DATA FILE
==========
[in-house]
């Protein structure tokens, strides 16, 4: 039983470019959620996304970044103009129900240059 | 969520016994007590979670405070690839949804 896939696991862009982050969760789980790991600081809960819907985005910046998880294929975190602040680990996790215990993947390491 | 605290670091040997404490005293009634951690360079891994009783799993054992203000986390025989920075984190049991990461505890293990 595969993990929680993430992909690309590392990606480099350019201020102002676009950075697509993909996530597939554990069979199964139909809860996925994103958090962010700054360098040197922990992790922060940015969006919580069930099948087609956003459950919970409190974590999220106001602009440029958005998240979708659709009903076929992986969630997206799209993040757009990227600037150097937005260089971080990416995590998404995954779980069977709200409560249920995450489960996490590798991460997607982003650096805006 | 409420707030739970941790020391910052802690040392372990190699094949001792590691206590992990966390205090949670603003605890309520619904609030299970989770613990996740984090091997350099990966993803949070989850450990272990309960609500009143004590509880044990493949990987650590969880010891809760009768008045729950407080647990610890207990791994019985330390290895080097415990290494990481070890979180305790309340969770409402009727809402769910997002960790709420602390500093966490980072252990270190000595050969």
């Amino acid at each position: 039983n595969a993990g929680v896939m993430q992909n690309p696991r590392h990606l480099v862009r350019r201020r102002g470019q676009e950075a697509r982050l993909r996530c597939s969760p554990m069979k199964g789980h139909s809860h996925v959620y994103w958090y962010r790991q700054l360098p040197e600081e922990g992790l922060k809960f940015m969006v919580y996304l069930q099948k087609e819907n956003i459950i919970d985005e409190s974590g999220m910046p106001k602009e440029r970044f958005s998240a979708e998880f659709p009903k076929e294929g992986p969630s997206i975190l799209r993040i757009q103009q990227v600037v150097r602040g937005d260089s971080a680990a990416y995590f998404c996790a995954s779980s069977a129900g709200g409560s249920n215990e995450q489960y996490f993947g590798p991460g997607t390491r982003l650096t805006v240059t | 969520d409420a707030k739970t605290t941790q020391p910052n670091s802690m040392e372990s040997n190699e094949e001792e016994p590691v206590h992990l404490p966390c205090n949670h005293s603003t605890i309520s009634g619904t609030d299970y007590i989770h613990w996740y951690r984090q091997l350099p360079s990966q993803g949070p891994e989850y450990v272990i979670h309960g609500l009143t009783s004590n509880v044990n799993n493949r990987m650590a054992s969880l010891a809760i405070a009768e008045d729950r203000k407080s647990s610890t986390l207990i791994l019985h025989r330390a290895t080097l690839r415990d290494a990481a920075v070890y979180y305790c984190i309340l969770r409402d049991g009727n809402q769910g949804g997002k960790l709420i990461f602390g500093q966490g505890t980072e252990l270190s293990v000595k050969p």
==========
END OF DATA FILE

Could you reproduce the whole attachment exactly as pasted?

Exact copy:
[in-house]
């Protein structure tokens, strides 16, 4: 039983470019959620996304970044103009129900240059 | 969520016994007590979670405070690839949804 896939696991862009982050969760789980790991600081809960819907985005910046998880294929975190602040680990996790215990993947390491 | 605290670091040997404490005293009634951690360079891994009783799993054992203000986390025989920075984190049991990461505890293990 595969993990929680993430992909690309590392990606480099350019201020102002676009950075697509993909996530597939554990069979199964139909809860996925994103958090962010700054360098040197922990992790922060940015969006919580069930099948087609956003459950919970409190974590999220106001602009440029958005998240979708659709009903076929992986969630997206799209993040757009990227600037150097937005260089971080990416995590998404995954779980069977709200409560249920995450489960996490590798991460997607982003650096805006 | 409420707030739970941790020391910052802690040392372990190699094949001792590691206590992990966390205090949670603003605890309520619904609030299970989770613990996740984090091997350099990966993803949070989850450990272990309960609500009143004590509880044990493949990987650590969880010891809760009768008045729950407080647990610890207990791994019985330390290895080097415990290494990481070890979180305790309340969770409402009727809402769910997002960790709420602390500093966490980072252990270190000595050969």
């Amino acid at each position: 039983n595969a993990g929680v896939m993430q992909n690309p696991r590392h990606l480099v862009r350019r201020r102002g470019q676009e950075a697509r982050l993909r996530c597939s969760p554990m069979k199964g789980h139909s809860h996925v959620y994103w958090y962010r790991q700054l360098p040197e600081e922990g992790l922060k809960f940015m969006v919580y996304l069930q099948k087609e819907n956003i459950i919970d985005e409190s974590g999220m910046p106001k602009e440029r970044f958005s998240a979708e998880f659709p009903k076929e294929g992986p969630s997206i975190l799209r993040i757009q103009q990227v600037v150097r602040g937005d260089s971080a680990a990416y995590f998404c996790a995954s779980s069977a129900g709200g409560s249920n215990e995450q489960y996490f993947g590798p991460g997607t390491r982003l650096t805006v240059t | 969520d409420a707030k739970t605290t941790q020391p910052n670091s802690m040392e372990s040997n190699e094949e001792e016994p590691v206590h992990l404490p966390c205090n949670h005293s603003t605890i309520s009634g619904t609030d299970y007590i989770h613990w996740y951690r984090q091997l350099p360079s990966q993803g949070p891994e989850y450990v272990i979670h309960g609500l009143t009783s004590n509880v044990n799993n493949r990987m650590a054992s969880l010891a809760i405070a009768e008045d729950r203000k407080s647990s610890t986390l207990i791994l019985h025989r330390a290895t080097l690839r415990d290494a990481a920075v070890y979180y305790c984190i309340l969770r409402d049991g009727n809402q769910g949804g997002k960790l709420i990461f602390g500093q966490g505890t980072e252990l270190s293990v000595k050969p």